At his confirmation hearings as the new commander in Afghanistan two weeks ago, General Stanley McChrystal said reducing civilian deaths from air strikes in Afghanistan was “strategically decisive” and declared his “willingness to operate in ways that minimize casualties or damage, even when it makes our task more difficult”.
Some McChrystal supporters hope he will rein in the main source of civilian casualties: Special Operations Forces (SOF) units that carry out targeted strikes against suspected “Taliban” on the basis of doubtful intelligence and raids that require air strikes when they get into trouble.
But there are growing indications that his command is preparing to deal with the issue primarily by seeking to shift the blame to the Taliban through more and better propaganda operations and by using more high-tech drone intelligence aircraft to increase battlefield surveillance rather than by curbing the main direct cause of civilian casualties.
United States officials at a North Atlantic Treaty Organization (NATO) conference in Brussels last Friday told reporters that “public relations” were now considered “crucial” to “turning the tide” in Afghanistan, according to an Agence-France Presse story on June 12.
Central Command chief General David Petraeus also referred to the importance of taking the propaganda offensive in a presentation to the pro-military think-tank the Center for a New American Security (CNAS) on June 11. “When you’re dealing with the press,” he said, “when you’re dealing with the tribal leaders, when you’re dealing with host nations … you got to beat the bad guys to the headlines.”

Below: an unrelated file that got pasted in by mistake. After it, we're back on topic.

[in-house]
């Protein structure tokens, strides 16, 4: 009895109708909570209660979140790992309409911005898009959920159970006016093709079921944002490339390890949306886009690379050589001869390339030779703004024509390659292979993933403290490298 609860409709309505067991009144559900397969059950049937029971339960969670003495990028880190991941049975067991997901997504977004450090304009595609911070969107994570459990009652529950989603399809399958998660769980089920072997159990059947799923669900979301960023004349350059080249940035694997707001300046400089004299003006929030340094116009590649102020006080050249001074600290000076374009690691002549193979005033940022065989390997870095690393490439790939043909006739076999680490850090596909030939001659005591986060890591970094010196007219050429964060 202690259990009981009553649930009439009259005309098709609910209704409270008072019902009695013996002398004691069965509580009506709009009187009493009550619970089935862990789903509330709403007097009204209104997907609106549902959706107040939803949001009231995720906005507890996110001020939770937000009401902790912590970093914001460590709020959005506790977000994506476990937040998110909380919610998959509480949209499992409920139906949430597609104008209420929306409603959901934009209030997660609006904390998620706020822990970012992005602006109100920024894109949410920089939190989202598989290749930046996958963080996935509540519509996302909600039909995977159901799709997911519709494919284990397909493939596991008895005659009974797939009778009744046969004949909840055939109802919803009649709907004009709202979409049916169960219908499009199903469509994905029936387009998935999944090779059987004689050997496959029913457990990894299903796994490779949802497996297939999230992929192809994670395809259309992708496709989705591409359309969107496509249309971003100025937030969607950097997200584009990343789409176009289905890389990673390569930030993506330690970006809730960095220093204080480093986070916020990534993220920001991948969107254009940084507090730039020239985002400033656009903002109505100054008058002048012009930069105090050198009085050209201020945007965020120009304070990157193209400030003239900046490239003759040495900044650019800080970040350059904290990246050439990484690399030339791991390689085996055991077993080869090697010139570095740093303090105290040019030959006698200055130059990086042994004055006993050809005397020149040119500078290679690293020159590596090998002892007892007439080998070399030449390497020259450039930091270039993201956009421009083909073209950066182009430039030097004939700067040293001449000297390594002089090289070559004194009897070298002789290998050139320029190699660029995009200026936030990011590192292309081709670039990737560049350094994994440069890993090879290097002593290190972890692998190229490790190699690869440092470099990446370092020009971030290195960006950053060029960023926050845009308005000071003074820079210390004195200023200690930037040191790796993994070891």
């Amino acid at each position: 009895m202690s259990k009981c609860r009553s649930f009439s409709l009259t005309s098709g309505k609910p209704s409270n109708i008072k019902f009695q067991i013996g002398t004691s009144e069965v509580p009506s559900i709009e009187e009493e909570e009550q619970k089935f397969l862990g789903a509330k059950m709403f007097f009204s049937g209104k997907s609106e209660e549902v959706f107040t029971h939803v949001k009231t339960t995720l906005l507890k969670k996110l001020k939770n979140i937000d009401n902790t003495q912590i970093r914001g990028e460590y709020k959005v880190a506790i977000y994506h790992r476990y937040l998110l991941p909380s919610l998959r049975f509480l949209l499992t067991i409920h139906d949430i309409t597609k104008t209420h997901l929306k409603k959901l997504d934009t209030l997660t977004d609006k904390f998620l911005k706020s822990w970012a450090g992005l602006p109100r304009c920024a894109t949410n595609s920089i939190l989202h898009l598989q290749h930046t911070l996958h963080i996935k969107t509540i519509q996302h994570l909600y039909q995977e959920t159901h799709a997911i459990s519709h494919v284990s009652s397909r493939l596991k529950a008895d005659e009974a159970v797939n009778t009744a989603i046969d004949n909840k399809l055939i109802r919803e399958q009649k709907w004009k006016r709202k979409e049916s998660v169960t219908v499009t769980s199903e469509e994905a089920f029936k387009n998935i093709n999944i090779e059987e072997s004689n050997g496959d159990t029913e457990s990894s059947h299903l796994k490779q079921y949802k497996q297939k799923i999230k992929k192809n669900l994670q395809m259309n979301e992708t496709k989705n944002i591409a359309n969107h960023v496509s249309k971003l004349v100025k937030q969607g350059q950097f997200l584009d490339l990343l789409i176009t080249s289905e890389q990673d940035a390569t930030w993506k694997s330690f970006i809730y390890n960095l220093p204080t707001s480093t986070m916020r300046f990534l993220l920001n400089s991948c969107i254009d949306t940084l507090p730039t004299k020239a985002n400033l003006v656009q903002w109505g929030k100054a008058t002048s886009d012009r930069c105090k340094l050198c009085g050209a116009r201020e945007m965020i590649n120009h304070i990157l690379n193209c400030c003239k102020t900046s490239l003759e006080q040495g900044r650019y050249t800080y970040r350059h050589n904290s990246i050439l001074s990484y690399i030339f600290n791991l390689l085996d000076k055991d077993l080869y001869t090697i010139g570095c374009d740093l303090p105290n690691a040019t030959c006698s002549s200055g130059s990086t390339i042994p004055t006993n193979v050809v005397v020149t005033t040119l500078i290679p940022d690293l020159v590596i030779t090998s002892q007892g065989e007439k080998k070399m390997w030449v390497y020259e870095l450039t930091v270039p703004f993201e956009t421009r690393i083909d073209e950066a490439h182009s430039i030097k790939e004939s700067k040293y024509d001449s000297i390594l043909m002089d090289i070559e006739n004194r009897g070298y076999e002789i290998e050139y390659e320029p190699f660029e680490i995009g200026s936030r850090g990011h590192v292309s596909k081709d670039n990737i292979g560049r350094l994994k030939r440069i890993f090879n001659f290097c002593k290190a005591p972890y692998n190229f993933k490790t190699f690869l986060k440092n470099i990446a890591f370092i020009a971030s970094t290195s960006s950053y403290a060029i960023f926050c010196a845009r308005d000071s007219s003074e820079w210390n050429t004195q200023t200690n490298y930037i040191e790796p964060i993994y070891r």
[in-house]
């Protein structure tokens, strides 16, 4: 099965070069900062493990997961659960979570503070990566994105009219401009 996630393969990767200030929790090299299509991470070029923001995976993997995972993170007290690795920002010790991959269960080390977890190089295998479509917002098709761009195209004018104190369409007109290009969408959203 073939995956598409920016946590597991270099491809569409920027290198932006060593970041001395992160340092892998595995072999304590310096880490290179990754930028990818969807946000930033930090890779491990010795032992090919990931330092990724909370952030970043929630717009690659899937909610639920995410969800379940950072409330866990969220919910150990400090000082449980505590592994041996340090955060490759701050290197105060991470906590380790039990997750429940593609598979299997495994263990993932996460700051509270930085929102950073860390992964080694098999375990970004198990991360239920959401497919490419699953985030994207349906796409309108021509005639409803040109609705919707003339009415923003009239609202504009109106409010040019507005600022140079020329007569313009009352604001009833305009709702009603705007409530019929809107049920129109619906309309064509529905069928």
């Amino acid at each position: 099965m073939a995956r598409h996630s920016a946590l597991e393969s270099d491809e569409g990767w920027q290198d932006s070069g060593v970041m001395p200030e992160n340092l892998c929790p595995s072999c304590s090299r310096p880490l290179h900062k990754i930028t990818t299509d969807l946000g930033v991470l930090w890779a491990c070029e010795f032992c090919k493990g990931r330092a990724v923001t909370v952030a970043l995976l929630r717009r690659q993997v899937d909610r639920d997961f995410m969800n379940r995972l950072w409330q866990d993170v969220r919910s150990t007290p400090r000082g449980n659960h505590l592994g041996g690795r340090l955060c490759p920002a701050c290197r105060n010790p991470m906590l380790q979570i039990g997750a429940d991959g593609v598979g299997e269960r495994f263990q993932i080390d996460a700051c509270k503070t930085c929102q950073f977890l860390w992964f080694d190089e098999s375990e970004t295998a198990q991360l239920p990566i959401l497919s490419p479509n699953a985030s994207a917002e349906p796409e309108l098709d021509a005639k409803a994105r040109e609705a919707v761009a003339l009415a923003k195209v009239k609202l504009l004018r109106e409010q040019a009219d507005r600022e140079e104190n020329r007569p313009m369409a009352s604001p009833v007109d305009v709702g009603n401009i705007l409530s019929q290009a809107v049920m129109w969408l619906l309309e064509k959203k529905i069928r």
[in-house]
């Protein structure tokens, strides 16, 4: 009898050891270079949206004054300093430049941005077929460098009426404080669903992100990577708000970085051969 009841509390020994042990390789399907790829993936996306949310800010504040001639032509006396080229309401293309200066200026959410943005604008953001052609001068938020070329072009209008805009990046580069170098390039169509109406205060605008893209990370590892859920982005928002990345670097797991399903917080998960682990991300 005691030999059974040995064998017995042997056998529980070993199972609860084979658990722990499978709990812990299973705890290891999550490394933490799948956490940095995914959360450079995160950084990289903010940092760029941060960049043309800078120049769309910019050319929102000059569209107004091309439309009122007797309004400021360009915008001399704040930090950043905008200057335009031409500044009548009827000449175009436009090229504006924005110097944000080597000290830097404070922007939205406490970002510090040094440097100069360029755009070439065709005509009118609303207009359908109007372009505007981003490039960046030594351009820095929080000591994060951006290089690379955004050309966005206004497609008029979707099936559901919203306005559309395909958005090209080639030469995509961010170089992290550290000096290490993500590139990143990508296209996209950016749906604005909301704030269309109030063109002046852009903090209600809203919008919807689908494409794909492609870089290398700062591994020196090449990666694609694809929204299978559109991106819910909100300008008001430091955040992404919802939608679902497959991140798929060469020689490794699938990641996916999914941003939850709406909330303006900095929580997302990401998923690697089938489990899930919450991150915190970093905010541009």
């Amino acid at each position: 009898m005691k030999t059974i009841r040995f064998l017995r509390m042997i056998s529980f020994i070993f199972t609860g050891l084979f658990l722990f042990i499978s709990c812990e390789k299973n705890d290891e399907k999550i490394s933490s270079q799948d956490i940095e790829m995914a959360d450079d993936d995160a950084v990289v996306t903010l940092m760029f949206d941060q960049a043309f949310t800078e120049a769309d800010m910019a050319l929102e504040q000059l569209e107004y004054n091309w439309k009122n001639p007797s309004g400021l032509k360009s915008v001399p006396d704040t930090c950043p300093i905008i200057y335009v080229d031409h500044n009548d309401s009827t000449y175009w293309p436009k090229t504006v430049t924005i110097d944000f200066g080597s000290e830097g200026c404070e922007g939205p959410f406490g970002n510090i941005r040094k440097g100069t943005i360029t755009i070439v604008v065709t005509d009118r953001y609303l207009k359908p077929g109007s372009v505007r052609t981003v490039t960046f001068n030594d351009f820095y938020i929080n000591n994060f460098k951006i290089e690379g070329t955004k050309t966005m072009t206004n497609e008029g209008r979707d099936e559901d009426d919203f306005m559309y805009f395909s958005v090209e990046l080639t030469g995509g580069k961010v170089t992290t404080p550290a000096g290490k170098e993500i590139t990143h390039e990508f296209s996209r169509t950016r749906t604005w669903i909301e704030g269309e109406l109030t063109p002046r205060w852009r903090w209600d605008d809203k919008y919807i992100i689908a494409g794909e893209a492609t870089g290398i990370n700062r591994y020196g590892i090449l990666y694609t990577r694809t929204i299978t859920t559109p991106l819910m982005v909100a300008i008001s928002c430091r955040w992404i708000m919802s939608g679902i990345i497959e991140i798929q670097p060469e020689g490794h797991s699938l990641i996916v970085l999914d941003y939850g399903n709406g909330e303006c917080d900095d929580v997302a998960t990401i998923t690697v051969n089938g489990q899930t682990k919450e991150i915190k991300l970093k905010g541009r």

The new emphasis on more aggressive public relations appears to respond to demands from US military commanders in Afghanistan to wrest control of the issue of civilian casualties from the Taliban. In a discussion of that issue at the same conference, General David Barno, the commander of US forces in Afghanistan from 2003 to 2005, said, “We’ve got to be careful about who controls the narrative on civilian casualties.”
United States military commanders in Afghanistan “see the enemy seeking to take air strikes off the table” by exaggerating civilian casualties, Barno said. He objected to making civilian casualties an indicator of success or failure, as a CNAS paper has recommended.
The US command in Afghanistan has already tried, in fact, to apply “information war” techniques in an effort to control the narrative on the issue. The command has argued both that the Taliban were responsible for the massive civilians casualties in a US air strike on May 4 that killed 147 civilians, including 90 women and children, and that the number of civilian deaths claimed has been vastly exaggerated, despite detailed evidence from village residents supporting the casualty figures.
Colonel Greg Julian, the command’s spokesman, said in late May that a “weapon-sight” video would show that the Taliban were to blame. However, Nancy A Youssef reported on June 15 in McClatchy newspapers that the video in question showed that no one had checked to see if women and children were in the building before it was bombed, according to two US military officials.
The Afghan government has highlighted the problem of SOF units carrying out raids that result in air strikes against civilian targets. Kai Eide, the chief of the United Nations mission in Afghanistan, has now publicly supported that position, saying in a video conference call from Kabul to NATO defense ministers meeting in Brussels on June 12 that there is an “urgent need” to review raids by SOF units, because the civilian casualties being created have been “disproportionate to the military gains”.